"On Accompanying My Mother to the Areian Festival of Asterion (at the Age of Nine)" by Edith Hamilton V
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“The minotaur was just a boy,”
He said, our guide to this event,
Six fingers pressed against the wall.
“Our nation never lies. It can’t.
“That’s what it means to be in love.”

We passed a group of worshipers.
Their limbs were splayed across the floor.
“Oh, do you see them?” mother asked,
her whisper joyful to its core.
“They’re feeling nothing but its love.”

The bones are not out on display.
They’re buried in the endless deep.
They do not wish him back alive,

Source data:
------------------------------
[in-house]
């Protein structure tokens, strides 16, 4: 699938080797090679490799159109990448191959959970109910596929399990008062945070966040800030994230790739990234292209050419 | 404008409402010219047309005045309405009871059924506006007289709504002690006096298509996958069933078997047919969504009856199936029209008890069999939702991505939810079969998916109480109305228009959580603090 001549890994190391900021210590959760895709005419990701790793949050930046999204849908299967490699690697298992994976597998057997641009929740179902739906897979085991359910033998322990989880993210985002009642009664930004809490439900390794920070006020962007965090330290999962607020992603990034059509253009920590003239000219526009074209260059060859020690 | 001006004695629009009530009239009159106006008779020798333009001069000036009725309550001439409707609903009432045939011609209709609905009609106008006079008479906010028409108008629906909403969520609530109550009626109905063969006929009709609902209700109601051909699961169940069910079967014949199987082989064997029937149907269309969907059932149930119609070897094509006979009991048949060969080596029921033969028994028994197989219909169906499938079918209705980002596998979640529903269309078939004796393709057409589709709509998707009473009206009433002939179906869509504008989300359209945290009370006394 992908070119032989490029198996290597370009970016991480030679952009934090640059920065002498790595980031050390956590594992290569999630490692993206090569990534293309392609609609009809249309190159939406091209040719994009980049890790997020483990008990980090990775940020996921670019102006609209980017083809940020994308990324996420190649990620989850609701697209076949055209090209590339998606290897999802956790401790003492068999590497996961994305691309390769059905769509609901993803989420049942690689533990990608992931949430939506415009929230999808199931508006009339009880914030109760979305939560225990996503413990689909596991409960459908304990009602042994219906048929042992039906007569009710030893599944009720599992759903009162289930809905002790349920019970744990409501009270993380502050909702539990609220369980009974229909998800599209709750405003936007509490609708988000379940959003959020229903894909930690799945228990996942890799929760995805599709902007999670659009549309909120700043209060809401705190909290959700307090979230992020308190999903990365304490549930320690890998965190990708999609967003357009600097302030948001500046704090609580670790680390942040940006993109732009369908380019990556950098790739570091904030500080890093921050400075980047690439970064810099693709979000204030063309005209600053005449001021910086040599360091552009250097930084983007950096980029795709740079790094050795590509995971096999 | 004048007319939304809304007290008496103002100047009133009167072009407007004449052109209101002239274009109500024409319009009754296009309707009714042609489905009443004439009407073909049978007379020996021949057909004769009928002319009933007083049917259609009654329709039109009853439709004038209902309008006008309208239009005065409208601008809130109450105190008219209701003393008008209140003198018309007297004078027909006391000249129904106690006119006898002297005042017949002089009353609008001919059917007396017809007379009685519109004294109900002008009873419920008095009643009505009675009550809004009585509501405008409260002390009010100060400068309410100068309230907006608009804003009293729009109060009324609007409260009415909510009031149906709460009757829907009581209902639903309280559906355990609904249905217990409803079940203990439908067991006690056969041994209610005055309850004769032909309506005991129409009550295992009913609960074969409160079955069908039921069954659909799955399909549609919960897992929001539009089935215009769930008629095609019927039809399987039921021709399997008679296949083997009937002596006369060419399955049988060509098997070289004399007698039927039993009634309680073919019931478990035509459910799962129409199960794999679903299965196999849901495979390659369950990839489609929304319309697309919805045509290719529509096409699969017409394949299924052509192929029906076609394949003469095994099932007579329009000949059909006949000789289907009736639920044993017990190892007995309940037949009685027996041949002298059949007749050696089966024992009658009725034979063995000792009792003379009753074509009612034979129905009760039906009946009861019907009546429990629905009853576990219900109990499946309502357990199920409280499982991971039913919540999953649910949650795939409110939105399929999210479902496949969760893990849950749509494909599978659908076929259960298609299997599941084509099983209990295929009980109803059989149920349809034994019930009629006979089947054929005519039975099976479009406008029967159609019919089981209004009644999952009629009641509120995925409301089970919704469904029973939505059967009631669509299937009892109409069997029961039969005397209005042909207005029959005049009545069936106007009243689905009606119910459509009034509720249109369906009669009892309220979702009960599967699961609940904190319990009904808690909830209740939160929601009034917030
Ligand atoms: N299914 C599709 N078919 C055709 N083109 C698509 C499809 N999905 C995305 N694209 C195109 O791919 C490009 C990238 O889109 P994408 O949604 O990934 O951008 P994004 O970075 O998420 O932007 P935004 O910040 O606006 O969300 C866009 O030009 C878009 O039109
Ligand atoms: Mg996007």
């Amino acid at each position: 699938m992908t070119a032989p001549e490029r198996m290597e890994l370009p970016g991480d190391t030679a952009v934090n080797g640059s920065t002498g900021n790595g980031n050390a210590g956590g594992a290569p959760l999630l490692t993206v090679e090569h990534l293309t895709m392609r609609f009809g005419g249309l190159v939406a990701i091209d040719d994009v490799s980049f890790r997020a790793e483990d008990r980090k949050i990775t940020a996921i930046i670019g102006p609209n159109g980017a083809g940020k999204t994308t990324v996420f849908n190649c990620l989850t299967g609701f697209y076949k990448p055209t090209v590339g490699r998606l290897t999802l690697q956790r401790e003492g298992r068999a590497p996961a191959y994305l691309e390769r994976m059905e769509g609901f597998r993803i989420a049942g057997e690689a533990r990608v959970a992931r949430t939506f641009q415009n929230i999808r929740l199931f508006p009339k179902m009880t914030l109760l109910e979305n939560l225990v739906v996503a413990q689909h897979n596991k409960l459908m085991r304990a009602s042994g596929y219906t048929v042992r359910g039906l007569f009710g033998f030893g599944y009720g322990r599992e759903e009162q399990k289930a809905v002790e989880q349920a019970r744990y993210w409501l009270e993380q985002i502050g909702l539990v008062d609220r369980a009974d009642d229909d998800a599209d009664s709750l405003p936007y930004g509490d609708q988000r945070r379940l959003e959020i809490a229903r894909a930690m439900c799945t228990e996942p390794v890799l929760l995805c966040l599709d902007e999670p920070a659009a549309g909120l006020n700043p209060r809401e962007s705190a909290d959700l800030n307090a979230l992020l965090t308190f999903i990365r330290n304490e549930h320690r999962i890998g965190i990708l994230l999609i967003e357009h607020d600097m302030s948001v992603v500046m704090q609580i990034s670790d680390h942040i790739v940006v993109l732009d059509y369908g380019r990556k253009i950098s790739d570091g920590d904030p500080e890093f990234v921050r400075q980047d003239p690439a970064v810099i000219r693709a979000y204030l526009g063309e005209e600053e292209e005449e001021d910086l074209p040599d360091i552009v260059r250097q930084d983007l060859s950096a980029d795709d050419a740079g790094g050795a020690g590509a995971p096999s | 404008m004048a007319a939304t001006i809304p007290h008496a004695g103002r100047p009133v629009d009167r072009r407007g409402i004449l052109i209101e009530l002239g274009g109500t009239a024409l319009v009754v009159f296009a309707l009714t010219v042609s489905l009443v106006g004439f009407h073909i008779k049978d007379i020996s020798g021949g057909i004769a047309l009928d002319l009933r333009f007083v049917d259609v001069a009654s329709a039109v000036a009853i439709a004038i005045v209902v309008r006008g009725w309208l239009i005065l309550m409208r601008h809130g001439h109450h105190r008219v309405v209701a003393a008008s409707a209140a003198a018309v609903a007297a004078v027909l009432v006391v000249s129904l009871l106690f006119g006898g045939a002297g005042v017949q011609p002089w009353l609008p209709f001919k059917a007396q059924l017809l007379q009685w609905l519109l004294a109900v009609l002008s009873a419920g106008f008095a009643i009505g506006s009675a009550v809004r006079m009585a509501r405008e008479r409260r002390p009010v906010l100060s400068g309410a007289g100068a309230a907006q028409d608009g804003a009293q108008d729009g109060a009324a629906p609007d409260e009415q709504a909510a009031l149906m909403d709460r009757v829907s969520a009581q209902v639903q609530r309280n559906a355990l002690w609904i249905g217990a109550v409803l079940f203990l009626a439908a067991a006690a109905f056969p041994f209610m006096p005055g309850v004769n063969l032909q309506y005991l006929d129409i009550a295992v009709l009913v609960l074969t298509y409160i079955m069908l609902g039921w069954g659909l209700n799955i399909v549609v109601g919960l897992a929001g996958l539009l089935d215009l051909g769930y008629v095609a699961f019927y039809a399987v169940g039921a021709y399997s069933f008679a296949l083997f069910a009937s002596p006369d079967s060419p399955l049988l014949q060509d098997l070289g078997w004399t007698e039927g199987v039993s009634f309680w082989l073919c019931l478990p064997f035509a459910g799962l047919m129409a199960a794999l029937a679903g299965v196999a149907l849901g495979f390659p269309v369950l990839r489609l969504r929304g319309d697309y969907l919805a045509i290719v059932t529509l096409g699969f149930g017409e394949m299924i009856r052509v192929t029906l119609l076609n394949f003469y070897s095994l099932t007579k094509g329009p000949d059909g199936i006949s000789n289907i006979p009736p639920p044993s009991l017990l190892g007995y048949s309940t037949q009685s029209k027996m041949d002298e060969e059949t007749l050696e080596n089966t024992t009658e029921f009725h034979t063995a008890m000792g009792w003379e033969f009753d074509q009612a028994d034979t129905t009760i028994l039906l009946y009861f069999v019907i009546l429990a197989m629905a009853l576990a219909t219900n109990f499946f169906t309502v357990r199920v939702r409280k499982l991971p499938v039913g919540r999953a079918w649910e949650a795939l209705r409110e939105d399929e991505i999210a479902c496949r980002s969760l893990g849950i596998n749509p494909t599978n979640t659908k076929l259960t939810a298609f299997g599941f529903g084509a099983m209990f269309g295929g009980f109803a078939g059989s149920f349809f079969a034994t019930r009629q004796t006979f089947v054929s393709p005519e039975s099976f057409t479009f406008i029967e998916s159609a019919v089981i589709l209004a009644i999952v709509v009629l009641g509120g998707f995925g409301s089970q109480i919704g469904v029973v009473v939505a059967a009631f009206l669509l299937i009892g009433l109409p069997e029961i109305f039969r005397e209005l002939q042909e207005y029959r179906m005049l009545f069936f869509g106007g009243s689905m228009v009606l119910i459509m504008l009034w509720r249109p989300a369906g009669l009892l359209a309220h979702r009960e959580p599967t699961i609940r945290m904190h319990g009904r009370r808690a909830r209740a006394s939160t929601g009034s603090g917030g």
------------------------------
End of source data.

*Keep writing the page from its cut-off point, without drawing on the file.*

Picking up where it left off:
But rather that he rest in sleep.
And that’s a different kind of love.

We stopped to pay our due regards
Where, they say, the boy was slain.
They lined the stone with bits of hay
and kernels of some unknown grain.
Foods, they say, that he would love.

My mother bought me a small stone
Persuaded by a Martian skink.
“Squeeze it tight and think your thoughts,”
He sold us tourists with a wink.
“The labyrinth will feel your love.”

That chunk of wall from ancient lore
Became my simple paperweight.
It holds down words and petty things,
Those sent to me from distant straits
By people I may grow to love.

Apparently I’m older now
Than he was when he breathed his last.
And so I hold tight that small rock
And let my thoughts move free and fast
To learn to give the kind of love
That he always deserved.

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